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COVID-19 Singapore: Guide to (Temporary Measures) Act 2020

  • Market Insight 08 April 2020 08 April 2020
  • Asia Pacific

  • Coronavirus

The COVID-19 (Temporary Measures) Act (the Act) will have a considerable impact on the enforcement of certain contracts and commercial disputes in Singapore for the next 6 to 12 months. The Act was passed by the Singapore Parliament, and commenced on the same day, 7 April 2020.

COVID-19 Singapore: Guide to (Temporary Measures) Act 2020

The key measures of the Act are:

  1. Temporary relief from the inability to perform contractual obligations under certain contracts if that inability is materially caused by a COVID -19 event.
  2. Temporary changes to bankruptcy and insolvency laws to increase the debt thresholds for winding up and bankruptcy, and give a safety net to allow businesses to continue to trade while technically insolvent.
  3. Allow the conduct of certain meetings, such as AGMs, to continue using alternative arrangements other than personal attendance.

Click below to read our industry-specific considerations: 

Temporary Relief from Inability to Perform Contracts

The nature of this relief is to put a freeze on taking legal action for breach of certain contracts for the next 6 and possibly up to 12 months.[1] The relief also provides for a binding dispute resolution mechanism to ensure that contracting parties are not abusing this system. It is important to note that these measures are only intended to be temporary and will only freeze legal rights and obligations in place while the Act is in force, allowing proceedings to be commenced, if necessary, after the COVID-19 situation is under control.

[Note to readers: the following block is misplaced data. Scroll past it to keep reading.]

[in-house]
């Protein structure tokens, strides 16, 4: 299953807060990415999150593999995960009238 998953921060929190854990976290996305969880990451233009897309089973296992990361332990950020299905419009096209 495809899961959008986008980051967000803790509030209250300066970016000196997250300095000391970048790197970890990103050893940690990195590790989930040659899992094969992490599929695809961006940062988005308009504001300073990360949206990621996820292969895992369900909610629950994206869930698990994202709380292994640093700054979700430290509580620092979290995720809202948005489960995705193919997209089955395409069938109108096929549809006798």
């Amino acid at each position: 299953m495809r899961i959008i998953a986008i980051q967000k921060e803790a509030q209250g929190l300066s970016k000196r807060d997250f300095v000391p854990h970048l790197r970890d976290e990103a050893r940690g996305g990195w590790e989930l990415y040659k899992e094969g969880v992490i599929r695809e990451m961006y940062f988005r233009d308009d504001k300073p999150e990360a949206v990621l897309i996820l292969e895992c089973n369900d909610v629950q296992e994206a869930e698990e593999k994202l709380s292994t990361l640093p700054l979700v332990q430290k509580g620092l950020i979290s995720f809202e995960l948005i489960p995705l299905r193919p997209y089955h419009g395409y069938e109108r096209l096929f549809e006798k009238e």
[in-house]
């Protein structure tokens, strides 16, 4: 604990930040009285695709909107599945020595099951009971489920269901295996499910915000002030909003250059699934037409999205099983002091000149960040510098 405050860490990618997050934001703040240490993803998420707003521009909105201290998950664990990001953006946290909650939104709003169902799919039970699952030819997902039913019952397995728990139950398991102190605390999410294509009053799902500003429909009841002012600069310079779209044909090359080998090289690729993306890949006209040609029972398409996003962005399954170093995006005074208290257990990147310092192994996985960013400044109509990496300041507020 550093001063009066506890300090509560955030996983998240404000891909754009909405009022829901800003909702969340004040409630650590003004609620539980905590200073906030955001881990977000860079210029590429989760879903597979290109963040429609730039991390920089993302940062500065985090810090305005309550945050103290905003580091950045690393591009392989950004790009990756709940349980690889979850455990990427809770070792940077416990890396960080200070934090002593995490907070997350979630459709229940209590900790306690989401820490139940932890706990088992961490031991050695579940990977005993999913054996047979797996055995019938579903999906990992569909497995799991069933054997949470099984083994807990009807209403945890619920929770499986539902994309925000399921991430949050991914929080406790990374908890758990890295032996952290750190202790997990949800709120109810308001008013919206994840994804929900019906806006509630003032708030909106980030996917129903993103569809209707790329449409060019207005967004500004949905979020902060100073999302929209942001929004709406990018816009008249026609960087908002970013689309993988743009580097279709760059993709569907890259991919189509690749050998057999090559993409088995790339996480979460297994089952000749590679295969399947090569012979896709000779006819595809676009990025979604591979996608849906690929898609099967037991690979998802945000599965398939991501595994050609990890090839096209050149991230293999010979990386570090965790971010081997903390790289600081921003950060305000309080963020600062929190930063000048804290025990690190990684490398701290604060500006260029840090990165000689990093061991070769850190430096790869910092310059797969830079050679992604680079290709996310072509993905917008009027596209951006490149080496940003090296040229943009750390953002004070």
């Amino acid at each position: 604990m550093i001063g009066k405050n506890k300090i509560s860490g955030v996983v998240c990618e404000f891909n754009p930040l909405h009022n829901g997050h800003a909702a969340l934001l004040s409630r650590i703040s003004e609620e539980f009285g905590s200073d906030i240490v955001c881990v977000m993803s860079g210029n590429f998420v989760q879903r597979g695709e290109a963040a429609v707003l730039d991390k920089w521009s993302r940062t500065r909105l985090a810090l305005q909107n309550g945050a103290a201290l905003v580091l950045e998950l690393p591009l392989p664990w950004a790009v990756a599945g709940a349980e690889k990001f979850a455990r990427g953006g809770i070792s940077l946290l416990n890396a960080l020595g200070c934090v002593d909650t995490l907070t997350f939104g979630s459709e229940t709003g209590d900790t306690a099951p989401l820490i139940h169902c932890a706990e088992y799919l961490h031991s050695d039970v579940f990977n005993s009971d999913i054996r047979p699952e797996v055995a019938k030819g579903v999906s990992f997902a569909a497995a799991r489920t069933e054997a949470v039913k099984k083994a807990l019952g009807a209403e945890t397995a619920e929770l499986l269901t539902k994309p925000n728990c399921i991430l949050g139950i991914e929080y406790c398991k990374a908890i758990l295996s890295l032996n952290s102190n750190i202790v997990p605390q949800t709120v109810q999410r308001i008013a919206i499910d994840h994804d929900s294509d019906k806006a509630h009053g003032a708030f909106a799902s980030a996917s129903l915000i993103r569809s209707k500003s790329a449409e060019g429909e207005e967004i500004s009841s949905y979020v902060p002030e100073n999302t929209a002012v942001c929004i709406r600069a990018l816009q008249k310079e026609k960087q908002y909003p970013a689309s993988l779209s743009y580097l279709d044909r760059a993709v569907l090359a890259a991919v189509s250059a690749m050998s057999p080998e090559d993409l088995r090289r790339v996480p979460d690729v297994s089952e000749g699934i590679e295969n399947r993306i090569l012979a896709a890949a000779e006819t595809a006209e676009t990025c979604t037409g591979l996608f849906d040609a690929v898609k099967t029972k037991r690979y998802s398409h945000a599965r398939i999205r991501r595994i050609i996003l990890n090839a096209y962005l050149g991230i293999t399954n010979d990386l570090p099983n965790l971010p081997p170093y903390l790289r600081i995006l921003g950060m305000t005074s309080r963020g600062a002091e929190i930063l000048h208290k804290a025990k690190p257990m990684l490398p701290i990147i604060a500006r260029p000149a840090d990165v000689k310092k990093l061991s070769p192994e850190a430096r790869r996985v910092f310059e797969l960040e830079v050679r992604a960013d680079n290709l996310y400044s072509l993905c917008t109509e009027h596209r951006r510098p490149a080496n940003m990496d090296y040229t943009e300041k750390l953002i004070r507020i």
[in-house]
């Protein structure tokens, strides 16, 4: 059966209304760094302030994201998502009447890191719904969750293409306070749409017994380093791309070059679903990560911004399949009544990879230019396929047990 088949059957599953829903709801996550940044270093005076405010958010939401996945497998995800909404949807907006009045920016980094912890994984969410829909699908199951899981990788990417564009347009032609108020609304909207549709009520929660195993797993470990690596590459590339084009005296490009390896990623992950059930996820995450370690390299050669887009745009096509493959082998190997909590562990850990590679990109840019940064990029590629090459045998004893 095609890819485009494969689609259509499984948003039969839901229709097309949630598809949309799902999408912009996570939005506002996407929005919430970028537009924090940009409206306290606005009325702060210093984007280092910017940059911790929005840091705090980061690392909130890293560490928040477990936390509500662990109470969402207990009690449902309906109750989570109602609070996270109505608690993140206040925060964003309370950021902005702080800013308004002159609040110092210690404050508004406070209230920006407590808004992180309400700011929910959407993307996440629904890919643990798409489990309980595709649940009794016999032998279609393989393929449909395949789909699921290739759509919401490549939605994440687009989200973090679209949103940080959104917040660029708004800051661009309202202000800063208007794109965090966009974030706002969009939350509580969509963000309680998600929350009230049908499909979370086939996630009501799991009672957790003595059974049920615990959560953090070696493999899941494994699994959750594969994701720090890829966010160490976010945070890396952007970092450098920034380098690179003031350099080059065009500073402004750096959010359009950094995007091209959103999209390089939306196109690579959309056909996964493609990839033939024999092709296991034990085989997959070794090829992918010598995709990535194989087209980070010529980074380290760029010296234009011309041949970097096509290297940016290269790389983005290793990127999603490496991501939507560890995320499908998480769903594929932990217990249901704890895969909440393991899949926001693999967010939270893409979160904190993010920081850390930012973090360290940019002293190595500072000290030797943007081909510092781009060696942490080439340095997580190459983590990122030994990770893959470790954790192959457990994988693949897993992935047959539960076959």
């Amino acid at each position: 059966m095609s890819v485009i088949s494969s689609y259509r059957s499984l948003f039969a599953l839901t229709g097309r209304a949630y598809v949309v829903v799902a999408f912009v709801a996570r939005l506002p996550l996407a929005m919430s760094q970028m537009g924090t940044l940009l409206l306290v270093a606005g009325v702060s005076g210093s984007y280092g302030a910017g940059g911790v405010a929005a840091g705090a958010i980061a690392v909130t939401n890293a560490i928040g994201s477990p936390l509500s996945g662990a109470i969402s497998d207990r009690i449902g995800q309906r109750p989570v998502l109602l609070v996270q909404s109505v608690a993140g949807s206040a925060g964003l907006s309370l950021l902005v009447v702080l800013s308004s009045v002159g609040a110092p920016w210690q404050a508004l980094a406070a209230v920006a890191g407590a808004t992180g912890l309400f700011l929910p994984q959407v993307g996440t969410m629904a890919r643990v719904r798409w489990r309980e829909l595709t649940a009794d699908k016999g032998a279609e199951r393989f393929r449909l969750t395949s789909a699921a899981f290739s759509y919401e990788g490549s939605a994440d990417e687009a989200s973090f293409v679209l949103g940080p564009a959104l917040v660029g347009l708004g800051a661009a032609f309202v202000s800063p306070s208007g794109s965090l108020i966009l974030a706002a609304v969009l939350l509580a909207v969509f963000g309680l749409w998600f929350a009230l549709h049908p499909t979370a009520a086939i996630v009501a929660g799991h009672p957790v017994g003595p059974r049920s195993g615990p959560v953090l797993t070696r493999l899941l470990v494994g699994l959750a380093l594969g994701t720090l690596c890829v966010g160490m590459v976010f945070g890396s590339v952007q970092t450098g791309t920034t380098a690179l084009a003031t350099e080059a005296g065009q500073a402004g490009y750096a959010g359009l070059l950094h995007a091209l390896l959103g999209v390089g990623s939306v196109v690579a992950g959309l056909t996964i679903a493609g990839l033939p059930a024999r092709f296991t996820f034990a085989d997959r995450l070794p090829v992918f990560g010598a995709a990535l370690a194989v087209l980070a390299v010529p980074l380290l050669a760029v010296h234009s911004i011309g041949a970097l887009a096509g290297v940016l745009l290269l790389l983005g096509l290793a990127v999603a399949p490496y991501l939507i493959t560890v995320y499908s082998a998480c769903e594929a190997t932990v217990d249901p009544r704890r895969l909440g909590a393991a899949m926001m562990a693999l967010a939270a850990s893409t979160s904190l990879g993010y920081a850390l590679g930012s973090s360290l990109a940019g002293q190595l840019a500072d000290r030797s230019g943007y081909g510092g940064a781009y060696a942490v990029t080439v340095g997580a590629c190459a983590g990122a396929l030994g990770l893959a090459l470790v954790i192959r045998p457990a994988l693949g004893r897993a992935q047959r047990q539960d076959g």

Relief only applied to certain scheduled contracts entered into before 24 March 2020:

1. A loan or finance contract where the facility is secured either, by any commercial or industrial immovable property located in Singapore, or by plant, machinery or fixed assets located in Singapore which are used for business purposes, and:

a. The borrower or "enterprise" carries on business in Singapore;

b. At least 30% of its shares or interests are held by citizens or permanent residents of Singapore; and